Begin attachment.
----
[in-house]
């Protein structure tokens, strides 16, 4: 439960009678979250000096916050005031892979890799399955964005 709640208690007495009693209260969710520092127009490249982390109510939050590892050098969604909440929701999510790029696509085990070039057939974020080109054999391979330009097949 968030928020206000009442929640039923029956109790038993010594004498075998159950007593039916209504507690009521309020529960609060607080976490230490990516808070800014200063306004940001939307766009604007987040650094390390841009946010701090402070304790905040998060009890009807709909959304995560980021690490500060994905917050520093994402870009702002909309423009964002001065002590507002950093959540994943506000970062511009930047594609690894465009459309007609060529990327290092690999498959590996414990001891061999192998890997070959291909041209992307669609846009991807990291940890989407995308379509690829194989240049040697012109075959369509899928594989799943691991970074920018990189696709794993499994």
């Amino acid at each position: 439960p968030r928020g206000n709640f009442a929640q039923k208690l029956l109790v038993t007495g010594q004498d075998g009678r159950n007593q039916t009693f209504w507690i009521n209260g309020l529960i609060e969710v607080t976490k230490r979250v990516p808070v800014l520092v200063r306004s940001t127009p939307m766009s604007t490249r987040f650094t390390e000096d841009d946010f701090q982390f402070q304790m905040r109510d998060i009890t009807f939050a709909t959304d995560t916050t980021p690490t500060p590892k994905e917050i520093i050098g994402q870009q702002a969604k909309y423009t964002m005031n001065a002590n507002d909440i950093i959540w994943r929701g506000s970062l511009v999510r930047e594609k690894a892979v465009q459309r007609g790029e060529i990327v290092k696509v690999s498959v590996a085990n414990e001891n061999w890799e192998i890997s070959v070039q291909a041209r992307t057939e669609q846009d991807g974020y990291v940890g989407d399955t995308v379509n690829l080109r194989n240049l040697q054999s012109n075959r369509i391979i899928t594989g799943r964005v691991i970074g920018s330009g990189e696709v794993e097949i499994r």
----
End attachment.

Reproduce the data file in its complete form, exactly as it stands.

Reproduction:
[in-house]
């Protein structure tokens, strides 16, 4: 439960009678979250000096916050005031892979890799399955964005 709640208690007495009693209260969710520092127009490249982390109510939050590892050098969604909440929701999510790029696509085990070039057939974020080109054999391979330009097949 968030928020206000009442929640039923029956109790038993010594004498075998159950007593039916209504507690009521309020529960609060607080976490230490990516808070800014200063306004940001939307766009604007987040650094390390841009946010701090402070304790905040998060009890009807709909959304995560980021690490500060994905917050520093994402870009702002909309423009964002001065002590507002950093959540994943506000970062511009930047594609690894465009459309007609060529990327290092690999498959590996414990001891061999192998890997070959291909041209992307669609846009991807990291940890989407995308379509690829194989240049040697012109075959369509899928594989799943691991970074920018990189696709794993499994």
């Amino acid at each position: 439960p968030r928020g206000n709640f009442a929640q039923k208690l029956l109790v038993t007495g010594q004498d075998g009678r159950n007593q039916t009693f209504w507690i009521n209260g309020l529960i609060e969710v607080t976490k230490r979250v990516p808070v800014l520092v200063r306004s940001t127009p939307m766009s604007t490249r987040f650094t390390e000096d841009d946010f701090q982390f402070q304790m905040r109510d998060i009890t009807f939050a709909t959304d995560t916050t980021p690490t500060p590892k994905e917050i520093i050098g994402q870009q702002a969604k909309y423009t964002m005031n001065a002590n507002d909440i950093i959540w994943r929701g506000s970062l511009v999510r930047e594609k690894a892979v465009q459309r007609g790029e060529i990327v290092k696509v690999s498959v590996a085990n414990e001891n061999w890799e192998i890997s070959v070039q291909a041209r992307t057939e669609q846009d991807g974020y990291v940890g989407d399955t995308v379509n690829l080109r194989n240049l040697q054999s012109n075959r369509i391979i899928t594989g799943r964005v691991i970074g920018s330009g990189e696709v794993e097949i499994r």